Harry Primrose, 6th Earl of Rosebery

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The Earl of Rosebery

Lord Dalmeny.jpg
Secretary of State for Scotland
In office
23 May 1945 – 26 July 1945
MonarchGeorge VI
Prime MinisterWinston Churchill
Preceded byThomas Johnston
Succeeded byJoseph Westwood
Member of Parliament
for Midlothian
In office
1906–1910
Preceded byAlexander Murray
Succeeded byAlexander Murray
Personal details
Born8 January 1882 (1882-01-08)
Died31 May 1974 (1974-06-01) (aged 92)
NationalityBritish
Political partyLiberal
National Liberal
Spouse(s)Dorothy Grosvenor (m. 1909; div. 1919)
Dame Eva Bruce (m. 1924)
Children3, including Archie and Neil
ParentsArchibald Primrose, 5th Earl of Rosebery
Hannah de Rothschild
Lord Dalmeny
Lord Dalmeny Vanity Fair 1904-09-22.jpeg
Lord Dalmeny by Spy in Vanity Fair September 1904
Cricket information
BattingRight-handed batsman
BowlingRight arm fast
International information
National side
Career statistics
Competition First-class
Matches 102
Runs scored 3,551
Batting average 22.47
100s/50s 2/19
Top score 138
Balls bowled 131
Wickets 3
Bowling average 33.33
5 wickets in innings 0
10 wickets in match 0
Best bowling 2–16
Catches/stumpings 50/0

Albert Edward Harry Meyer Archibald Primrose, 6th Earl of Rosebery, 2nd Earl of Midlothian, KT, DSO, MC, PC, FRSE (8 January 1882 – 31 May 1974), styled Lord Dalmeny until 1929, was a British liberal politician who briefly served as Secretary of State for Scotland in 1945. He was the Member of Parliament for Midlothian from 1906 to 1910, he became the Earl of Rosebery and Midlothian in 1929 and was thus a member of the House of Lords until his death.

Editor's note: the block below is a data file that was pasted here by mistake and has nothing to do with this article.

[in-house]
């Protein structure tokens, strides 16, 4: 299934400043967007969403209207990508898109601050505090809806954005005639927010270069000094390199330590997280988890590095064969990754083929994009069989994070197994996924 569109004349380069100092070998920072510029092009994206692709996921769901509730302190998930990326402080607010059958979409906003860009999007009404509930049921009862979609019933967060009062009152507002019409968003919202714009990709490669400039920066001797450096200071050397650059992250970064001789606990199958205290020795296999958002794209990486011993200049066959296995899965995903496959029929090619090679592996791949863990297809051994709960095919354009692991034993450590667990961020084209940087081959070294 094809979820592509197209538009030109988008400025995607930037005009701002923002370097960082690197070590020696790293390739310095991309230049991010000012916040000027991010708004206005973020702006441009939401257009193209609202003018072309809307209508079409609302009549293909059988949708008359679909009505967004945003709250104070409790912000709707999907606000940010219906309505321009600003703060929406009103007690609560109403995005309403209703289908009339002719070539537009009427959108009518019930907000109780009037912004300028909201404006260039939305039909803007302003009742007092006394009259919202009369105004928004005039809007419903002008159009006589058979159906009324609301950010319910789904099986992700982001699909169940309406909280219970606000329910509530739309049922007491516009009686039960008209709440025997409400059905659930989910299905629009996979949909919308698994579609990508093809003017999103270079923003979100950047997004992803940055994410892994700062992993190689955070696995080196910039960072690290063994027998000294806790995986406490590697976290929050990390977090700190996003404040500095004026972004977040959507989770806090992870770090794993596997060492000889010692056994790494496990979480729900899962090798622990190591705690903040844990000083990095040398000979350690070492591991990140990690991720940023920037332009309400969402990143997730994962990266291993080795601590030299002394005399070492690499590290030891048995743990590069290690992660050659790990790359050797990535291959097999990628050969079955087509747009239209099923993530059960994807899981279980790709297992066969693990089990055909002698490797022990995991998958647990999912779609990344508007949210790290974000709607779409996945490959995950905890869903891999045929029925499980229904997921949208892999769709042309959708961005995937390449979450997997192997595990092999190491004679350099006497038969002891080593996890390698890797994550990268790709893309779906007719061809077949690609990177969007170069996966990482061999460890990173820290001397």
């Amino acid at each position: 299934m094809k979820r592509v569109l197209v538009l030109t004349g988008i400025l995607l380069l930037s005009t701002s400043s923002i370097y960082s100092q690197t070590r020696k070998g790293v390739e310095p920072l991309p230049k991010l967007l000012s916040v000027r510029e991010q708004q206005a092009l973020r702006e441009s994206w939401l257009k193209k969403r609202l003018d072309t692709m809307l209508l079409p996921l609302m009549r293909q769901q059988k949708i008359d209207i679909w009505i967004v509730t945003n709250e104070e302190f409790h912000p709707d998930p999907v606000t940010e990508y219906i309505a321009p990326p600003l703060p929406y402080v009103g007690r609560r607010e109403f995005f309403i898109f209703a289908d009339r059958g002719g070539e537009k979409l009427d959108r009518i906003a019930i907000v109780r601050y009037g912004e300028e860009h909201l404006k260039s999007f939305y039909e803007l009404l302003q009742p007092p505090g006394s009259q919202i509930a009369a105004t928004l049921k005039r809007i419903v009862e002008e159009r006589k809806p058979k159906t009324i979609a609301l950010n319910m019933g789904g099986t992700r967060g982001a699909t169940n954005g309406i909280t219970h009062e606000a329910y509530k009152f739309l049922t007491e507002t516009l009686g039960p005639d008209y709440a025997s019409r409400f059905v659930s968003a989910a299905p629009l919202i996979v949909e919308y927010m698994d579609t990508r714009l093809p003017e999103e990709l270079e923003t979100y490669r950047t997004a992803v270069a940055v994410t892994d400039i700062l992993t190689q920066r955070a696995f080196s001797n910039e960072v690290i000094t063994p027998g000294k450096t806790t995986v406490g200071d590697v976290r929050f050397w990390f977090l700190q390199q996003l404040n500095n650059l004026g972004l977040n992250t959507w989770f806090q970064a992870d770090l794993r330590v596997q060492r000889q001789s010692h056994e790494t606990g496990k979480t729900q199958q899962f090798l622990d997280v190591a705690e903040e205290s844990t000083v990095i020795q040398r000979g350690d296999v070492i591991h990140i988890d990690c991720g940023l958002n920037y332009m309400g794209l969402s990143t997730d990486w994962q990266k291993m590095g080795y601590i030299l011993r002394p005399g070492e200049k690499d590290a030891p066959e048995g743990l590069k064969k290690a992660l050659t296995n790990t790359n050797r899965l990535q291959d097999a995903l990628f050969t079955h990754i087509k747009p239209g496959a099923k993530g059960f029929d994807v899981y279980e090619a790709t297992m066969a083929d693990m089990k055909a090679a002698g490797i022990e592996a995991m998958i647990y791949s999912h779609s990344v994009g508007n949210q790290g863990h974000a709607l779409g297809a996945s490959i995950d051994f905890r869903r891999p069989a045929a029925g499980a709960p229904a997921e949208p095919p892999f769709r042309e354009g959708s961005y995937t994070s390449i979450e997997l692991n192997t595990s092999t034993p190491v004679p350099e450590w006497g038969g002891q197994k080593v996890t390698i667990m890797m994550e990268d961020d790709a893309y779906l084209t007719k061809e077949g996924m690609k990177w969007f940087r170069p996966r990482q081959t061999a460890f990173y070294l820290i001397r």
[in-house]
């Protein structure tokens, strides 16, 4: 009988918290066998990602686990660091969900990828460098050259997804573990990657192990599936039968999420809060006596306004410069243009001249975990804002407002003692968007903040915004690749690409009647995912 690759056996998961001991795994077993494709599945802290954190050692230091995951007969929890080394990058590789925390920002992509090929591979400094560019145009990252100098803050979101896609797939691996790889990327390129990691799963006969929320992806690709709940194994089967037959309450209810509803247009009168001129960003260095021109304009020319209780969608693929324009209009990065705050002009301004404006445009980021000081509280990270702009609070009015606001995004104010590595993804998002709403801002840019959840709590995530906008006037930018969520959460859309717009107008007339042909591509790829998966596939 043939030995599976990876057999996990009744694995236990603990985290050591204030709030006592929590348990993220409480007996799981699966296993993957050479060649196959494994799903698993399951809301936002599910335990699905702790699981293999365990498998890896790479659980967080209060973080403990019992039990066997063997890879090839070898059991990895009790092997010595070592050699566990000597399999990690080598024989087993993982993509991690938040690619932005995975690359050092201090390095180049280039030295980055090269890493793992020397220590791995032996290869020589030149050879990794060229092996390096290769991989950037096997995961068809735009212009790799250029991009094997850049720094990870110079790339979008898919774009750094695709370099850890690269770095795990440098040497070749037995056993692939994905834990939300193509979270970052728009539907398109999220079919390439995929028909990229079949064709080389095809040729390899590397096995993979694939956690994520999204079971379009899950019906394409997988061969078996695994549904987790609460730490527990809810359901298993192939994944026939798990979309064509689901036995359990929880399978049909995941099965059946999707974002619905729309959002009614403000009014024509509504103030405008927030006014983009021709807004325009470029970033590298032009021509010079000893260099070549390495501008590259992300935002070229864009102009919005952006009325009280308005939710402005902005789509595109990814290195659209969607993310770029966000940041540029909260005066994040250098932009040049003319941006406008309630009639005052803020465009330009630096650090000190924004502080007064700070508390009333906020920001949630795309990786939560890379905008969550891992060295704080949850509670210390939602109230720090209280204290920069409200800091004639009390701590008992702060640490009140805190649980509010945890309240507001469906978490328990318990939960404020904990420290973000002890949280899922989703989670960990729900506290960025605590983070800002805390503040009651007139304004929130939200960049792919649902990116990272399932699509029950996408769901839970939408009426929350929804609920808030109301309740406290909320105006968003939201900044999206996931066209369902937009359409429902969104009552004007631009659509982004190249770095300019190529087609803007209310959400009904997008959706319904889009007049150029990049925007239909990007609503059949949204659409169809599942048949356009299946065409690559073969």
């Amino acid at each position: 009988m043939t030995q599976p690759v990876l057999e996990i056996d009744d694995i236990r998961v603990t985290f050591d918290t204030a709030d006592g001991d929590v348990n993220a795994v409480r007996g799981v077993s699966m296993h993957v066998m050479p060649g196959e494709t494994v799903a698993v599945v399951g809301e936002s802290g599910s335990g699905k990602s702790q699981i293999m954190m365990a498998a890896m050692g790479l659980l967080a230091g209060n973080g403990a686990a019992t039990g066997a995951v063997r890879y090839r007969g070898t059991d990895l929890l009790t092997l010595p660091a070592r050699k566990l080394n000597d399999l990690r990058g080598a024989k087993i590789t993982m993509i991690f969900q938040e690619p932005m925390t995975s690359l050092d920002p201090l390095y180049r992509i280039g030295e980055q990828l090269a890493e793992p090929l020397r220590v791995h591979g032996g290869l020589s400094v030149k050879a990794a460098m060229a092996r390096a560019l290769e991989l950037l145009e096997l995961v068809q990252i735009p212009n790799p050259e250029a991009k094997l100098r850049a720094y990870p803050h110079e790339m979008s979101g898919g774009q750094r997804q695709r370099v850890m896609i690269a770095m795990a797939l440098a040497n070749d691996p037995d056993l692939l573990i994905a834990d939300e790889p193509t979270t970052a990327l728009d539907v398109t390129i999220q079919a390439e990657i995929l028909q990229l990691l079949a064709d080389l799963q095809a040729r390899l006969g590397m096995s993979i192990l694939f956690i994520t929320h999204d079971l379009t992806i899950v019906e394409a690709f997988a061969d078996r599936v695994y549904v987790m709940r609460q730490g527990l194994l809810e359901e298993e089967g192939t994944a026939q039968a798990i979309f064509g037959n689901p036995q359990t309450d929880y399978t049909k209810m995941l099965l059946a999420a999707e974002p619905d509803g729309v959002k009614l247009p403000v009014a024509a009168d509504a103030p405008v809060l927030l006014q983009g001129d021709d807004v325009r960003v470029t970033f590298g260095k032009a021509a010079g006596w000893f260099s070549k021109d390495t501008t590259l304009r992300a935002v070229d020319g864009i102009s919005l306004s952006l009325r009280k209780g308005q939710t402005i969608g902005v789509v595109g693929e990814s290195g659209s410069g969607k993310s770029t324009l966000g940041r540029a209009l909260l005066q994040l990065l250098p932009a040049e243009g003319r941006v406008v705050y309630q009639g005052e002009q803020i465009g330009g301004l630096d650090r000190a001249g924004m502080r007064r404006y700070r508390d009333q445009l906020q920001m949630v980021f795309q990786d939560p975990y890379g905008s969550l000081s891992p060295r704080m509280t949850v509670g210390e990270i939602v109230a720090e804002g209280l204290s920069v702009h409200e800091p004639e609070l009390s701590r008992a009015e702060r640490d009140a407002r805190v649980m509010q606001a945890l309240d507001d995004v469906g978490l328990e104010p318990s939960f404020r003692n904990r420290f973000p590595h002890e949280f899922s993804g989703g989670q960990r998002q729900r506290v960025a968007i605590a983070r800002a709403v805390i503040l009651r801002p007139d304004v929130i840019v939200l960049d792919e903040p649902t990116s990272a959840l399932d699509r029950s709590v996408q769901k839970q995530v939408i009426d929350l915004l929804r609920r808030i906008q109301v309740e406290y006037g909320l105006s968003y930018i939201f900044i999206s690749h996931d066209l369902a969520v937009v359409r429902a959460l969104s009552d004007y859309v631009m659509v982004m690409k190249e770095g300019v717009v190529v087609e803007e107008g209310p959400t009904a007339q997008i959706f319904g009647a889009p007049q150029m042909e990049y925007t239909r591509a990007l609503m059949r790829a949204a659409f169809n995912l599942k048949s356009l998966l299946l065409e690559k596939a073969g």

Early life and education[edit]

He was born at Dalmeny House west of Edinburgh on 8 January 1882, his parents were Archibald Primrose, 5th Earl of Rosebery, Liberal Prime Minister of the United Kingdom (from 1894–95) and Hannah Primrose, Countess of Rosebery, a member of the Rothschild family.[1]

He was the brother of Neil Primrose and the writer Lady Sybil Grant.

He was educated at Eton then undertook military training at the Royal Military College, Sandhurst.[2]

Military career[edit]

Lord Dalmeny was commissioned into the Grenadier Guards as a Second lieutenant 12 February 1902.[3]

During the First World War, he served in France from 1914–17 as Camp Commandant and ADC to General Allenby and subsequently in Palestine as Allenby's Military Secretary.

Cricket career[edit]

As Lord Dalmeny he was a prominent cricketer and he played two first-class matches for Middlesex in 1902, he served as captain of Surrey County Cricket Club (1905–1907). He played in 102 first-class matches in all, scoring 3551 runs at an average of 22.47, including 2 centuries with a highest score of 138. He was a hitter of notable power[4] and though never consistent he could on occasions “knock the best bowling all over the field”, as when he hit 58 against Hallam on a difficult wicket at The Oval in 1905. Rosebery was notable in horseracing circles for winning The Derby with Blue Peter and Ocean Swell, and winning most other classic British flat races, with horses bred at his Mentmore and Crafton Studs.

Political career and later life[edit]

He commenced his political career by being elected Liberal Member of Parliament for the Scottish seat of Edinburghshire; this was a county, better known by its modern name of Midlothian, which was an area where the Roseberys had long been prominent landowners. Dalmeny was one of almost 400 Liberals returned in the great landslide victory of the 1906 election, he retired from the House of Commons in January 1910. At the time of his death he was the last survivor of the 1906 Liberal MPs.

Rosebery entered the House of Lords on the death of his father in 1929; the same year he was appointed Lord Lieutenant of Midlothian, a post he held until 1964.

In 1938 he was elected a Fellow of the Royal Society of Edinburgh, his proposers were Hugh Macmillan, Baron Macmillan, Sir Thomas Henry Holland, James Pickering Kendall and James Watt.[5]